January 21, 2007


Uncommon bonds: Can the glue of economic populism hold the Democrats' unlikely new majority together? The coming battle over immigration may be the test. (Drake Bennett, January 21, 2007, Boston Globe)

That freshmen Representative Heath Shuler of North Carolina and Senator Sherrod Brown of Ohio, for example, would be members of the same party might at first glance be rather puzzling. Shuler is pro-gun, anti-abortion, anti-gay marriage, and a tax-cutter. Brown is pro-gun control, pro-choice, pro-gay marriage, and unapologetic about his support for big-government solutions to social and economic problems.

Still, on two hot-button issues-- trade and immigration --the two men sound much more similar: That is to say, they sound like economic populists. Both campaigned as staunch opponents of trade deals like NAFTA and CAFTA, blaming them for costing Americans jobs and wages. And while Shuler's campaign rhetoric was sharper on immigration, both presented themselves as tougher than their Republican opponents on illegal immigration and the threat they said it posed to American workers and wages.

Among their newly elected Democratic colleagues -- a group whose views on social issues run the gamut from Shuler's to Brown's -- this skepticism about the benefits of trade and immigration is common. Freshman Democrats like Missouri's Claire McCaskill and Virginia's James Webb in the Senate and Pennsylvania's Jason Altmire, Chris Carney, and Patrick Murphy, Indiana's Joe Donnelly, and Iowa's Bruce Braley in the House ran on similar platforms. And while polls show that Iraq and corruption in Congress were the overwhelming concerns of most voters in the midterm elections, unease about the effects of globalization played a major role, especially in districts hard hit by job losses.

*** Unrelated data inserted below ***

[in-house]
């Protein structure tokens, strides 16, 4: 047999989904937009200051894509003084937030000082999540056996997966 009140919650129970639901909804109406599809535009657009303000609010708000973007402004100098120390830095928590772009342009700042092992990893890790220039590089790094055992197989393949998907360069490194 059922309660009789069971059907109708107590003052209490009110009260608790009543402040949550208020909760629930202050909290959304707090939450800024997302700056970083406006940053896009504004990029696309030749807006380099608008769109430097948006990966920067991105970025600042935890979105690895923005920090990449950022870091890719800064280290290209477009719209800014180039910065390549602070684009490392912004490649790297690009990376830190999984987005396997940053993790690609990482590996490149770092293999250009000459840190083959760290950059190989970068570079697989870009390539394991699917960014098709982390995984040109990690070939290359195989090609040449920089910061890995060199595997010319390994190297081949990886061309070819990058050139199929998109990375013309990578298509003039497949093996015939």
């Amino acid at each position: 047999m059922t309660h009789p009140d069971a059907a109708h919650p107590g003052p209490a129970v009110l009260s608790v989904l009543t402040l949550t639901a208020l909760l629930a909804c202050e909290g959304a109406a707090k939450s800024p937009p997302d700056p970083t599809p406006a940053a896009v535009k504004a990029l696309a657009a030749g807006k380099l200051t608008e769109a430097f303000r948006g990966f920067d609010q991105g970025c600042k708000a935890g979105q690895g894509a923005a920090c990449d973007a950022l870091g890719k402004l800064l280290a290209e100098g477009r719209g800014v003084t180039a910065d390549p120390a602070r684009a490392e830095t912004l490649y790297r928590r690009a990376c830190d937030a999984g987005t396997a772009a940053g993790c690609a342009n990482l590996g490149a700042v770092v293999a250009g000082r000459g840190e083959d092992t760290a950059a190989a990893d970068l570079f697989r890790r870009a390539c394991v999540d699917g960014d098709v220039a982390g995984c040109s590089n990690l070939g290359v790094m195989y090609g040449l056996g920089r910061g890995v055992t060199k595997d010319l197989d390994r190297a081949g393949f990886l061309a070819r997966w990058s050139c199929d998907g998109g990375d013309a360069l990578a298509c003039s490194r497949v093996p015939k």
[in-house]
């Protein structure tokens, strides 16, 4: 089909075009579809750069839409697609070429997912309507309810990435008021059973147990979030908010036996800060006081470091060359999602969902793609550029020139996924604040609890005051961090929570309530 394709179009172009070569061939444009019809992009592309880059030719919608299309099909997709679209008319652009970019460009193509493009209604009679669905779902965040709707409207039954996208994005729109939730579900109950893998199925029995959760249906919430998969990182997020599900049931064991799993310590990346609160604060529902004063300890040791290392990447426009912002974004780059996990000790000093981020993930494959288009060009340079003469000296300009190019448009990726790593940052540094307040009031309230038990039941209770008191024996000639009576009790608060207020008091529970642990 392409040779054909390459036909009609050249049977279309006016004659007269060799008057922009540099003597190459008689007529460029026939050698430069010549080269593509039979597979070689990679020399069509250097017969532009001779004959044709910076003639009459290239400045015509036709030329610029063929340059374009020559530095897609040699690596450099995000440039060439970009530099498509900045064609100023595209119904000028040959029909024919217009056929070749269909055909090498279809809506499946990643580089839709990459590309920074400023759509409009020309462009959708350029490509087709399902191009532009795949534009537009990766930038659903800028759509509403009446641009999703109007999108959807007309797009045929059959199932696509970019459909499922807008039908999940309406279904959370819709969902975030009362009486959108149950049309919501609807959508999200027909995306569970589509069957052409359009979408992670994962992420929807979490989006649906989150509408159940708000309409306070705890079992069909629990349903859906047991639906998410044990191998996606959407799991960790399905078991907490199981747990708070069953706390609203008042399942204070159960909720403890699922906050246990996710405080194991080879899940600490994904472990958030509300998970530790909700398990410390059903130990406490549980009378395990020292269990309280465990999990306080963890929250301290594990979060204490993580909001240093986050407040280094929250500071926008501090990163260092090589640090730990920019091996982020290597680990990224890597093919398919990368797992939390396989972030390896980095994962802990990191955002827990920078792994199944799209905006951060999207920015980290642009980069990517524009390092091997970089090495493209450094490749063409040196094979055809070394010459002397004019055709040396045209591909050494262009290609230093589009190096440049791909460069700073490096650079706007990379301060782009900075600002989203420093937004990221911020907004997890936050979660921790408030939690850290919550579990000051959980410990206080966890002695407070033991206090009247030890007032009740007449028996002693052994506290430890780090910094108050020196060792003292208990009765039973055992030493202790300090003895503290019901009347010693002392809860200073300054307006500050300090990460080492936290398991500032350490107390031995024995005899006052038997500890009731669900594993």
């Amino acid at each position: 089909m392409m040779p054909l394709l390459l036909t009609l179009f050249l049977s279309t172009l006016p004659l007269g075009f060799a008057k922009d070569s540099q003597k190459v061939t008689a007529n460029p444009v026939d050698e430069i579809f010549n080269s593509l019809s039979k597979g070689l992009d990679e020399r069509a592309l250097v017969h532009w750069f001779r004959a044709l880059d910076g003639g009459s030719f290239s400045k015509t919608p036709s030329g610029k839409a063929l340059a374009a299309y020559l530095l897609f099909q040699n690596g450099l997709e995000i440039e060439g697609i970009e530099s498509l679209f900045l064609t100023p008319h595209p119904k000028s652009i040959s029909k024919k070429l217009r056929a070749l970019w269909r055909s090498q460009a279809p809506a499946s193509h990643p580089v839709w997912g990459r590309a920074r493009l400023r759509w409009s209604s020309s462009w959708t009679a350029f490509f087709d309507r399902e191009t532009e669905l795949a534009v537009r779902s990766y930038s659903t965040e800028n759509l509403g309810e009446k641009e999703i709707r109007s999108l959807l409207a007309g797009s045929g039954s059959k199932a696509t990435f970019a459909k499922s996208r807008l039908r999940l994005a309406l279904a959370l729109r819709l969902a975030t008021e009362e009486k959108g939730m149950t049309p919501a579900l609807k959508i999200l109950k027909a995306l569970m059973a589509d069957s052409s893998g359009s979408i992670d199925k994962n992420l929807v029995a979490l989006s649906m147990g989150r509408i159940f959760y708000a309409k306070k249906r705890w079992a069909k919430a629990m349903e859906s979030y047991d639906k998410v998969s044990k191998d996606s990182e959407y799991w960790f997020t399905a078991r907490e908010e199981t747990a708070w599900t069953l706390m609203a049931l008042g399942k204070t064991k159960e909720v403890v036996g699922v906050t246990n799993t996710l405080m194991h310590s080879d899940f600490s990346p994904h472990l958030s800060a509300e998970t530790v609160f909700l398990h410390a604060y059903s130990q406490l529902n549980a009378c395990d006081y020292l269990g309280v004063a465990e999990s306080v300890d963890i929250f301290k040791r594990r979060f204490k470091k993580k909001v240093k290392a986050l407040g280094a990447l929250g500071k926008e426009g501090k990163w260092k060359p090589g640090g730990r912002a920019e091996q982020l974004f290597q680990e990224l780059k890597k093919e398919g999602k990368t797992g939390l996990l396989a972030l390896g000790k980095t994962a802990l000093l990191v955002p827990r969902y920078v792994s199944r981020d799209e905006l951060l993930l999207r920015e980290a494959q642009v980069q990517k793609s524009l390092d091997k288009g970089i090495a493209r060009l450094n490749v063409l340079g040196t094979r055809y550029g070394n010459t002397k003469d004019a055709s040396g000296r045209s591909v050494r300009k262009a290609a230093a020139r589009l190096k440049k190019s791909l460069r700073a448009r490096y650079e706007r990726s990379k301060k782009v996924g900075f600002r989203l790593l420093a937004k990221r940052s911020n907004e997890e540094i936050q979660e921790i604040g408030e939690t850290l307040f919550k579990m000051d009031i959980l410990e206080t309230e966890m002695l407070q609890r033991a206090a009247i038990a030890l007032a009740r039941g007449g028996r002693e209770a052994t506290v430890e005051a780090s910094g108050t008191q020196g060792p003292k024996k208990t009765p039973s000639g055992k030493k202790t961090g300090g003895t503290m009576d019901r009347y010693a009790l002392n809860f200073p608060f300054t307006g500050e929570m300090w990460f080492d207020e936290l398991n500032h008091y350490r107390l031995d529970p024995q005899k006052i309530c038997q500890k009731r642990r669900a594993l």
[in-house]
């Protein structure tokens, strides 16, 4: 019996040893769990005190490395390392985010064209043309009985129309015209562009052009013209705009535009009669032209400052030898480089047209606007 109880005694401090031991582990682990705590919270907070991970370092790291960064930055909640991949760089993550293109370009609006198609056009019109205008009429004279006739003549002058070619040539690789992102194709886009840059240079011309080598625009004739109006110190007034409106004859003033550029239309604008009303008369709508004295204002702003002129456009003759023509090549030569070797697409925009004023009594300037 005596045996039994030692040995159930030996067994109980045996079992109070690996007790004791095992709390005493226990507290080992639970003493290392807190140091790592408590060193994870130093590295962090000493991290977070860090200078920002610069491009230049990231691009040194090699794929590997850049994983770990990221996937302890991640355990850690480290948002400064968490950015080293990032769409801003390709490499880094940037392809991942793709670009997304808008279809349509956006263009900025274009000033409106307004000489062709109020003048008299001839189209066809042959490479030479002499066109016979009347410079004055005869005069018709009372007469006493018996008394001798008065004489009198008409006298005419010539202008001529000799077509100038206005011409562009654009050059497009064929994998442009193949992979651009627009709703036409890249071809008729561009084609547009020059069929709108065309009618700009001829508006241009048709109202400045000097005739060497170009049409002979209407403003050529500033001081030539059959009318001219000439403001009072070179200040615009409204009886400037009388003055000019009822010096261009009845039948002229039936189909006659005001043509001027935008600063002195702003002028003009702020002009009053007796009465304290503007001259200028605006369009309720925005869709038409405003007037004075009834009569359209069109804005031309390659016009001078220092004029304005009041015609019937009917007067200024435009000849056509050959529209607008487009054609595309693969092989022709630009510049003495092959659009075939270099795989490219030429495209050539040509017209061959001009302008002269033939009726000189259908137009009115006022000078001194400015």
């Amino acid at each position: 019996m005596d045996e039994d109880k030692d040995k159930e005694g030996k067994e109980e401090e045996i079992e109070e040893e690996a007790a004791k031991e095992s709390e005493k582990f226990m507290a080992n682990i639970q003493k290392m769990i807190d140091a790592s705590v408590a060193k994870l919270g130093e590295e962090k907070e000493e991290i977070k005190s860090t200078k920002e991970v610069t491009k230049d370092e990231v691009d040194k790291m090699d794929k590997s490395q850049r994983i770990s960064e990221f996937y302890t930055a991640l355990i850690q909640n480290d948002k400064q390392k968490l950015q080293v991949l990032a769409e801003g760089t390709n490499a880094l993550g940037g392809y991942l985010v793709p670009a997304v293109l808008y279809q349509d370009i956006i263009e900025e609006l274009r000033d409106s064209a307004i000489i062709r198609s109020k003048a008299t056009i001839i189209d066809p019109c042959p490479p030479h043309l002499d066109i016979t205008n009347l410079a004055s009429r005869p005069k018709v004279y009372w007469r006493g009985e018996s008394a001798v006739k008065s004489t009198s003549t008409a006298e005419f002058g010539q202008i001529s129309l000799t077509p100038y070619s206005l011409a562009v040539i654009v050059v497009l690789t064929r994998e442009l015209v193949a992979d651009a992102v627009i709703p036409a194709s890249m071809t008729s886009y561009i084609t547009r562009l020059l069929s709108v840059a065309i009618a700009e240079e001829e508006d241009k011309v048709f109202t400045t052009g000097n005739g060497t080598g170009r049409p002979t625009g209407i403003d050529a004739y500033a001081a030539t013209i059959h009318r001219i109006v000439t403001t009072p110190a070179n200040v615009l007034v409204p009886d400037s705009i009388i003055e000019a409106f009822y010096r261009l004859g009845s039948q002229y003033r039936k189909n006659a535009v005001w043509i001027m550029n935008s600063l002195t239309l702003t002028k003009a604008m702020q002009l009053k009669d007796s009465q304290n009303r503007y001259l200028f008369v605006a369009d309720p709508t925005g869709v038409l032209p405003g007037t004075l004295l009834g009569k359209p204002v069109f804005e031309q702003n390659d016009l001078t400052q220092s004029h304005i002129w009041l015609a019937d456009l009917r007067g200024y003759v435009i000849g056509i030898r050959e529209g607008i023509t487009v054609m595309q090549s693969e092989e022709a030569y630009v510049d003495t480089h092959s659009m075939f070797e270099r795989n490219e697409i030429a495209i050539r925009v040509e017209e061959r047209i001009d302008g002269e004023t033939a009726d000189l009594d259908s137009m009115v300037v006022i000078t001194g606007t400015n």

"The sense of populism out there among voters was palpable enough that it made a significant difference with a lot of Democrats who ran," says Norman Ornstein, a political scientist and resident scholar at the American Enterprise Institute, a conservative think tank.

On one level, then, the midterms might be seen as a vindication of left-liberal writers like Thomas Frank, author of the 2004 bestseller "What's the Matter with Kansas?," and politicians like Howard Dean, who have counseled the Democrats to run on economic issues such as trade and wages that appeal to the white working class more than so-called "cultural" issues like abortion and gay rights.

But as this Congress moves beyond its first 100 hours, economic populism may prove to be a less durable bond than some would hope -- and the politics of immigration, in particular, shows how that strategy may complicate the Democrats' ability to govern.

The deeper the Democrats get in bed with Labor the more opportunity for Republicans to peel off Latinos.

Posted by Orrin Judd at January 21, 2007 8:51 AM

Caiphas' Song:

"I see bad things arising. . .."

A bilateral coalition-buster, worse for our side than for theirs. The model is the four-party election of 1860.

It is not enough to mock the other side's fissure between labor and immigration. Our side is even more deeply conflicted between the peon-exploiting elite and the law-and-order tradition.

Mugwumpism is going to lose everything, just as it is throwing athe world away over Iraq. We are seeing Aesop's fable of the man and his son taking their donkey to market. The mugwump line is pleasing no one and losing everything.

Posted by: at January 21, 2007 3:46 PM

The splintering is all to the good because the nativists are natural Democrats and the blacks and Latinos natural Republicans.

Posted by: oj [TypeKey Profile Page] at January 21, 2007 5:51 PM

I have not nor ever been a natural democrat, nor will I ever be.

Posted by: Sandy P at January 21, 2007 7:20 PM

I have not nor ever been a natural democrat, nor will I ever be.

Posted by: Sandy P at January 21, 2007 7:20 PM

Of course you are.

Posted by: oj at January 21, 2007 8:24 PM

Now you're just trying to torque me, no way, no how.

Posted by: Sandy P at January 22, 2007 12:10 PM